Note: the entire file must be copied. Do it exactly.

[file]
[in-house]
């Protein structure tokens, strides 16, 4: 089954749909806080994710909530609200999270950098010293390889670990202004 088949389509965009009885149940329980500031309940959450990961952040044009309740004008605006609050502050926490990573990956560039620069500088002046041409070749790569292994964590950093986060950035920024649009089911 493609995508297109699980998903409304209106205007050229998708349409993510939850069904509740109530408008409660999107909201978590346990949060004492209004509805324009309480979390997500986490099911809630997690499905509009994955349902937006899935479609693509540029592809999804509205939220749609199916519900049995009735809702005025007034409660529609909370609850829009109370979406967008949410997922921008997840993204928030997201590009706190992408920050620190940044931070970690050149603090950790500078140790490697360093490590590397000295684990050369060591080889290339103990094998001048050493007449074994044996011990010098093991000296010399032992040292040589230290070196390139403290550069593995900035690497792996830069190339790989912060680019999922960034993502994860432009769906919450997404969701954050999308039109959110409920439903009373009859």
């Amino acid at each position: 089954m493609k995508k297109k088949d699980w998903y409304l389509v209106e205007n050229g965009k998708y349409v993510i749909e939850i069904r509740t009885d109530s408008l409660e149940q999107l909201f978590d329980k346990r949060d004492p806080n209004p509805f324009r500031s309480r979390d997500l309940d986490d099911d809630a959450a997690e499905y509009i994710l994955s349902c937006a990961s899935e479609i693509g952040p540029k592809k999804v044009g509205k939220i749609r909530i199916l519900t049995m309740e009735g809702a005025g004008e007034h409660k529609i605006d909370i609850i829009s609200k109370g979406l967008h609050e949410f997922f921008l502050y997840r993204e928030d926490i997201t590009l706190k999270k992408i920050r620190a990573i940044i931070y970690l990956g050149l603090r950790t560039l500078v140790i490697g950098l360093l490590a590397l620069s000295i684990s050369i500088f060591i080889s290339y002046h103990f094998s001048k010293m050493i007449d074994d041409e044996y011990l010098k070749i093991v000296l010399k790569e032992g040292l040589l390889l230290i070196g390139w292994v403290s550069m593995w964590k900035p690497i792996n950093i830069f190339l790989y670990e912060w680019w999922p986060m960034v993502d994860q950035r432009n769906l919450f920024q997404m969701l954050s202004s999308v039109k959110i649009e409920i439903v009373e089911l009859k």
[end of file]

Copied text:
[in-house]
């Protein structure tokens, strides 16, 4: 089954749909806080994710909530609200999270950098010293390889670990202004 088949389509965009009885149940329980500031309940959450990961952040044009309740004008605006609050502050926490990573990956560039620069500088002046041409070749790569292994964590950093986060950035920024649009089911 493609995508297109699980998903409304209106205007050229998708349409993510939850069904509740109530408008409660999107909201978590346990949060004492209004509805324009309480979390997500986490099911809630997690499905509009994955349902937006899935479609693509540029592809999804509205939220749609199916519900049995009735809702005025007034409660529609909370609850829009109370979406967008949410997922921008997840993204928030997201590009706190992408920050620190940044931070970690050149603090950790500078140790490697360093490590590397000295684990050369060591080889290339103990094998001048050493007449074994044996011990010098093991000296010399032992040292040589230290070196390139403290550069593995900035690497792996830069190339790989912060680019999922960034993502994860432009769906919450997404969701954050999308039109959110409920439903009373009859």
């Amino acid at each position: 089954m493609k995508k297109k088949d699980w998903y409304l389509v209106e205007n050229g965009k998708y349409v993510i749909e939850i069904r509740t009885d109530s408008l409660e149940q999107l909201f978590d329980k346990r949060d004492p806080n209004p509805f324009r500031s309480r979390d997500l309940d986490d099911d809630a959450a997690e499905y509009i994710l994955s349902c937006a990961s899935e479609i693509g952040p540029k592809k999804v044009g509205k939220i749609r909530i199916l519900t049995m309740e009735g809702a005025g004008e007034h409660k529609i605006d909370i609850i829009s609200k109370g979406l967008h609050e949410f997922f921008l502050y997840r993204e928030d926490i997201t590009l706190k999270k992408i920050r620190a990573i940044i931070y970690l990956g050149l603090r950790t560039l500078v140790i490697g950098l360093l490590a590397l620069s000295i684990s050369i500088f060591i080889s290339y002046h103990f094998s001048k010293m050493i007449d074994d041409e044996y011990l010098k070749i093991v000296l010399k790569e032992g040292l040589l390889l230290i070196g390139w292994v403290s550069m593995w964590k900035p690497i792996n950093i830069f190339l790989y670990e912060w680019w999922p986060m960034v993502d994860q950035r432009n769906l919450f920024q997404m969701l954050s202004s999308v039109k959110i649009e409920i439903v009373e089911l009859k």